Ore. lawmakers propose short-term license bill

Say it would boost safety, cut no. of uninsured drivers

SALEM, Ore. - Eight Oregon legislators -- four Republicans and four Democrats -- introduced a bill Tuesday that they say is "designed to make Oregon's roads safer." Senate Bill 833 would allow creation of a new, short-term driver's license for applicants who otherwise qualify, but are unable to provide proof of legal U.S. residency.

"All Oregonians, regardless of the documents they have, need the ability to participate in the local economy," said Jeff Stone, executive director of the Oregon Association of Nurseries.

"People need to pass a test, obtain a license and insurance to be on the roads. We all need to get to church, the store and work. We have worked hard to craft a bill that allows our law enforcement officials to know when they are looking at a valid driver's license. Senate Bill 833 is a reasonable solution to the problem."

The bill is the product of a diverse working group convened by Gov. John Kitzhaber. Its members included representatives from business, farm labor, law enforcement, and faith communities.

The work group focused on enhancing public safety and reducing the number of unlicensed and uninsured motorists. The work group members spent two years carefully working through the issues to arrive at a bill that all could support.

The bill's sponsors include two Democrats and two Republicans from each chamber of the Oregon Legislature. They are Sen. Bill Hansell (R-Pendleton), Sen. Chuck Thomsen (R-Hood River), Sen. Arnie Roblan (D-Coos Bay), Sen. Chip Shields (D-Portland), Rep. Mark Johnson (R-Hood River), Rep. Vic Gilliam (R-Silverton), Rep. Chris Harker (D-Beaverton) and Rep. Jessica Vega Pederson (D-Portland).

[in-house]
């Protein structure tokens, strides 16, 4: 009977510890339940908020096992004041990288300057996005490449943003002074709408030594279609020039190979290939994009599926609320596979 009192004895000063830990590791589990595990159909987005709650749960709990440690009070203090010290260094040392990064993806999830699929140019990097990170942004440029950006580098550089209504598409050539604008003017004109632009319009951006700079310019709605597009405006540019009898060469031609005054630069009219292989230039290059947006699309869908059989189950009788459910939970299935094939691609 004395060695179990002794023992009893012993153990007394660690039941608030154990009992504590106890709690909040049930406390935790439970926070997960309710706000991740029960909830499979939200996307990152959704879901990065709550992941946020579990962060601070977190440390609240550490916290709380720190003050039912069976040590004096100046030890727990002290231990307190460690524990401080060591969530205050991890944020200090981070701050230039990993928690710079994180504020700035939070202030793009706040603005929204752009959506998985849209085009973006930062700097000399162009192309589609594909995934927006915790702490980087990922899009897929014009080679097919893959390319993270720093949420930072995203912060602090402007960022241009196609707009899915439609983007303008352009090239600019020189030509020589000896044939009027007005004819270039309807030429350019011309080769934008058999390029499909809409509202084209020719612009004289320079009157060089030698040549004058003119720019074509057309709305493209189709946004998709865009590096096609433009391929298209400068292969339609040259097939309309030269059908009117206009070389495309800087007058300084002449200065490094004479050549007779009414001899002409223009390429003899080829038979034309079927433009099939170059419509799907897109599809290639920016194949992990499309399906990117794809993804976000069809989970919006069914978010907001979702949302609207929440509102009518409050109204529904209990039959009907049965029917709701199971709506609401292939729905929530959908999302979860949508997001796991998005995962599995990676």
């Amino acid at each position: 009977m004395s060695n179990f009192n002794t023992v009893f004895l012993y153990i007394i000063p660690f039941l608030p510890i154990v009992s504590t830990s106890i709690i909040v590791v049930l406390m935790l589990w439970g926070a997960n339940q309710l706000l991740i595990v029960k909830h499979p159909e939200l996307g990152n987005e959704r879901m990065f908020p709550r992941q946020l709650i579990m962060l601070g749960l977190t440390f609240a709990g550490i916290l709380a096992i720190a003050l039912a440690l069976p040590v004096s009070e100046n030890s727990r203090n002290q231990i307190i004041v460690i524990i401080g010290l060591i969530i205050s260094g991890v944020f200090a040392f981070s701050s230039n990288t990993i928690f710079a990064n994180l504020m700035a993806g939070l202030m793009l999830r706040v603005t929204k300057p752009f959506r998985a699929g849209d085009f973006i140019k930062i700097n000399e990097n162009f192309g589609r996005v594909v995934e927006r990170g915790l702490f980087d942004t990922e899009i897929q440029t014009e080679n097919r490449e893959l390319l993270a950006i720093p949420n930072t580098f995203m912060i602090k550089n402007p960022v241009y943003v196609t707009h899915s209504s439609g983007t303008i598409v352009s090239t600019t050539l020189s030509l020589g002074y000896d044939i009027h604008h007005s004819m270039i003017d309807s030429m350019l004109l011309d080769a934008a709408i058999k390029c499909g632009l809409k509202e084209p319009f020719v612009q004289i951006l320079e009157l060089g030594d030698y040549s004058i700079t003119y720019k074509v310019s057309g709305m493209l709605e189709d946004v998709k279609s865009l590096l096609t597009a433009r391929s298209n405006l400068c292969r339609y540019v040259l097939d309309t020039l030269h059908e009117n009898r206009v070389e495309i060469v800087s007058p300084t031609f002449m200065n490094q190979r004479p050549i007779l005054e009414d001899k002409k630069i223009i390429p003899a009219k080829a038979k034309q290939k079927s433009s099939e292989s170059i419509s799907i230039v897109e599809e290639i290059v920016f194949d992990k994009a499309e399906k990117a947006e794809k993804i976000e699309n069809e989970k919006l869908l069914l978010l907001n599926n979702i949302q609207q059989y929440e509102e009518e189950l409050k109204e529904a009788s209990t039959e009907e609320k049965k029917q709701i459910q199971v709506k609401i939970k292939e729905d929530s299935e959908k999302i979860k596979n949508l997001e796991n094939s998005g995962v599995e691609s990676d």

"It is critical that SB 833 is bipartisan," said Ramon Ramirez of Pineros y Campesinos Unidos del Noroeste (PCUN), a union of farmworkers and tree planters. "This is an Oregon issue, and one that deserves to be passed and make our roads safer in the process."

The short-term driver's license would be good for four years and is for driving only. Applicants will be required to prove their identity and date of birth, and demonstrate that they have lived in Oregon for at least one year.

No applicant would be issued a license without passing the written and driving skills tests administered by Department of Motor Vehicles (DMV).

The DMV would be required to use the same facial recognition software for these applicants as they do for all Oregonians, to prevent identity fraud.

The short-term license would not serve as proper identification for purchasing a firearm, boarding a plane, entering a federal building, or voting. It would not affect a person's eligibility status for state or federal benefits.

An estimated 14 percent of all accidents are caused by uninsured drivers and cost the state over $85 million a year.

"This bill will reduce the number of uninsured drivers, and will therefore provide a cost savings to the public through decreased premiums.," the announcement said